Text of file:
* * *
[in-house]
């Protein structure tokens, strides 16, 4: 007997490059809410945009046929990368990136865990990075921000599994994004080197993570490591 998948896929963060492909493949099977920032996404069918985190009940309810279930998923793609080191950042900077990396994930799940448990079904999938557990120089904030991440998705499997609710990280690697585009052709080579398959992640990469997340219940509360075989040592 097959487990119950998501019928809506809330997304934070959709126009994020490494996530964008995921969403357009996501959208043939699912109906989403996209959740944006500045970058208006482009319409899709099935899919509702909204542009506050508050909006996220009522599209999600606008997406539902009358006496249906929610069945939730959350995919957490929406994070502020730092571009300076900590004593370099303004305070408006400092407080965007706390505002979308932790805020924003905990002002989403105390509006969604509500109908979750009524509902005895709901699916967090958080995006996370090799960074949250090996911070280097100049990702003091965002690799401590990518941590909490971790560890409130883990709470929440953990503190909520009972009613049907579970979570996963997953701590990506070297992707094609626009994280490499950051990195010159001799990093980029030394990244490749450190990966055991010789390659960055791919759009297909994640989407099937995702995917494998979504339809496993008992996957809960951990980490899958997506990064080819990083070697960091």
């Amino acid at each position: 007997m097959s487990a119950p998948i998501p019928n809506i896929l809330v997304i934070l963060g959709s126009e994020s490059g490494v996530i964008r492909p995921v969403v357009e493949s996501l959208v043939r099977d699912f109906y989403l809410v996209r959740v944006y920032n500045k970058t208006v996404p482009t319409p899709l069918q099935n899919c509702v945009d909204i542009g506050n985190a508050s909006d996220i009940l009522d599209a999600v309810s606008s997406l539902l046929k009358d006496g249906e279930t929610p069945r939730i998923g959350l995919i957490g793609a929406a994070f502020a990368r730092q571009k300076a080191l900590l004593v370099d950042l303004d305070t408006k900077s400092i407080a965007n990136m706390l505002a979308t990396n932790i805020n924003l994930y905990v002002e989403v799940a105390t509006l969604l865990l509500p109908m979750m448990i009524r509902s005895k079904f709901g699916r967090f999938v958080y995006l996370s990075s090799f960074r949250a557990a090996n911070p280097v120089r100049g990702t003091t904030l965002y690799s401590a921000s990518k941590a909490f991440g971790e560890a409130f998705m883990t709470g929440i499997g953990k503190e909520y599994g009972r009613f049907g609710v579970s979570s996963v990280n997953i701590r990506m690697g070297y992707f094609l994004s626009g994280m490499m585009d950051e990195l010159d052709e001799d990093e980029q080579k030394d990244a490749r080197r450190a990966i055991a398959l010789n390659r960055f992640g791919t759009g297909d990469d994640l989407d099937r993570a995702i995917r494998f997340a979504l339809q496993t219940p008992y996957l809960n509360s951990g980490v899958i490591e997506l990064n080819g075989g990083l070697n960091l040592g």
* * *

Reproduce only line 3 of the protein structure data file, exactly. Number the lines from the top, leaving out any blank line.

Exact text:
């Amino acid at each position: 007997m097959s487990a119950p998948i998501p019928n809506i896929l809330v997304i934070l963060g959709s126009e994020s490059g490494v996530i964008r492909p995921v969403v357009e493949s996501l959208v043939r099977d699912f109906y989403l809410v996209r959740v944006y920032n500045k970058t208006v996404p482009t319409p899709l069918q099935n899919c509702v945009d909204i542009g506050n985190a508050s909006d996220i009940l009522d599209a999600v309810s606008s997406l539902l046929k009358d006496g249906e279930t929610p069945r939730i998923g959350l995919i957490g793609a929406a994070f502020a990368r730092q571009k300076a080191l900590l004593v370099d950042l303004d305070t408006k900077s400092i407080a965007n990136m706390l505002a979308t990396n932790i805020n924003l994930y905990v002002e989403v799940a105390t509006l969604l865990l509500p109908m979750m448990i009524r509902s005895k079904f709901g699916r967090f999938v958080y995006l996370s990075s090799f960074r949250a557990a090996n911070p280097v120089r100049g990702t003091t904030l965002y690799s401590a921000s990518k941590a909490f991440g971790e560890a409130f998705m883990t709470g929440i499997g953990k503190e909520y599994g009972r009613f049907g609710v579970s979570s996963v990280n997953i701590r990506m690697g070297y992707f094609l994004s626009g994280m490499m585009d950051e990195l010159d052709e001799d990093e980029q080579k030394d990244a490749r080197r450190a990966i055991a398959l010789n390659r960055f992640g791919t759009g297909d990469d994640l989407d099937r993570a995702i995917r494998f997340a979504l339809q496993t219940p008992y996957l809960n509360s951990g980490v899958i490591e997506l990064n080819g075989g990083l070697n960091l040592g």